Two environmental groups say the power Indian Point generates can be replaced with renewable energy when the plant closes, potentially doubling the energy output of the plant by 2030. Entergy, which runs the nuclear plant, announced a deal with the state last month to shut down one unit in 2020 and another in 2021.

As long as the state adopts policies that encourage energy efficiency and clean energy, the power from Indian Point can be replaced by wind and solar power without adding carbon pollution or risking reliability, according to a study commissioned by Riverkeeper and the Natural Resources Defense Council. The groups recruited a research firm to study energy options for the state.

"We've got four years to increase our efficiency in the energy use and provide for even more wind and solar and hydro, and these are all coming forward faster than we expected," said Riverkeeper President Paul Gallay. "And the demand for power has flattened out faster than we've expected."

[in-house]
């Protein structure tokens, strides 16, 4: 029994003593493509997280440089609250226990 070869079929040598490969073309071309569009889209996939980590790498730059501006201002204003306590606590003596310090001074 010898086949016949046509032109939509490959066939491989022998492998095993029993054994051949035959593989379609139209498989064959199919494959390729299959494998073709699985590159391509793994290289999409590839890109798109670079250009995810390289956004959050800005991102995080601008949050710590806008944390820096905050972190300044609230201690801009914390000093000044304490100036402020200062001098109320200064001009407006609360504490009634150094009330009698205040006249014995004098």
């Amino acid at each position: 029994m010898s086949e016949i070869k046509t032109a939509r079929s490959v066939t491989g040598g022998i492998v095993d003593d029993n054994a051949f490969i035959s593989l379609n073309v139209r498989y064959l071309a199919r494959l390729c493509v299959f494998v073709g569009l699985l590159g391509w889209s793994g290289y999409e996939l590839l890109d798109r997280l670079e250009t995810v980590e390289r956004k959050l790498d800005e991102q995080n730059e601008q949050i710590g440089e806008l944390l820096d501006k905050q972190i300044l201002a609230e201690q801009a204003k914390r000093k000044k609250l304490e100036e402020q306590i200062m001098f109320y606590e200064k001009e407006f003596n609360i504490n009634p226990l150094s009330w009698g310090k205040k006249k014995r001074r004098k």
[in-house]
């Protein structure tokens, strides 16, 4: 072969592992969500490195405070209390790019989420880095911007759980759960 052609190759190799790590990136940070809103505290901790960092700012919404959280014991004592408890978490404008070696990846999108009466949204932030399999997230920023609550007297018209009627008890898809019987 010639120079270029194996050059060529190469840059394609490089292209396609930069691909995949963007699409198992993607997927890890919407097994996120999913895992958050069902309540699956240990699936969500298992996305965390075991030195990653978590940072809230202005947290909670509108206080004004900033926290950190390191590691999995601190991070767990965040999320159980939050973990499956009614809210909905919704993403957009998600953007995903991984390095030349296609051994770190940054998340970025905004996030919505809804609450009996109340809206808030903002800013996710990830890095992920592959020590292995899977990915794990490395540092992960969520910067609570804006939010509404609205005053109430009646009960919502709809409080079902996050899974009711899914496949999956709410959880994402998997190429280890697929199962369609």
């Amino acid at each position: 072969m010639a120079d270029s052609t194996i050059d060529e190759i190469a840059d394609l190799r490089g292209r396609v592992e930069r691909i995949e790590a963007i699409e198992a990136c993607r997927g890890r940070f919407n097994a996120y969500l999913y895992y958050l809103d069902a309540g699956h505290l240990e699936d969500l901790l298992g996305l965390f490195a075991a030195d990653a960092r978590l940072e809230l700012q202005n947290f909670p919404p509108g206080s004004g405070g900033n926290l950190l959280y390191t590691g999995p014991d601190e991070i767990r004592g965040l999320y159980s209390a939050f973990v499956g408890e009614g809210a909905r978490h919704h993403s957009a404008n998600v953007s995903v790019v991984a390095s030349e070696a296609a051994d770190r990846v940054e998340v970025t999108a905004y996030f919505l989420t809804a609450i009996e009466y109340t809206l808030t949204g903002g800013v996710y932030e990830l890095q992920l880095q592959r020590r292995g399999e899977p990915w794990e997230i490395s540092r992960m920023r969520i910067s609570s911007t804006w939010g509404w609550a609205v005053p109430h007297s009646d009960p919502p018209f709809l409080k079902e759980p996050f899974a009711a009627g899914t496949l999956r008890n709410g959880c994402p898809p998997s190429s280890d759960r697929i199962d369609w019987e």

According to the study, the state has already adopted policies that will help move toward using renewable energy sources, such as the "50 Percent by 2030" clean energy standard that was enacted in August. 

Other goals include increasing energy efficiency in buildings and building a new transmission line from Canada to New York City.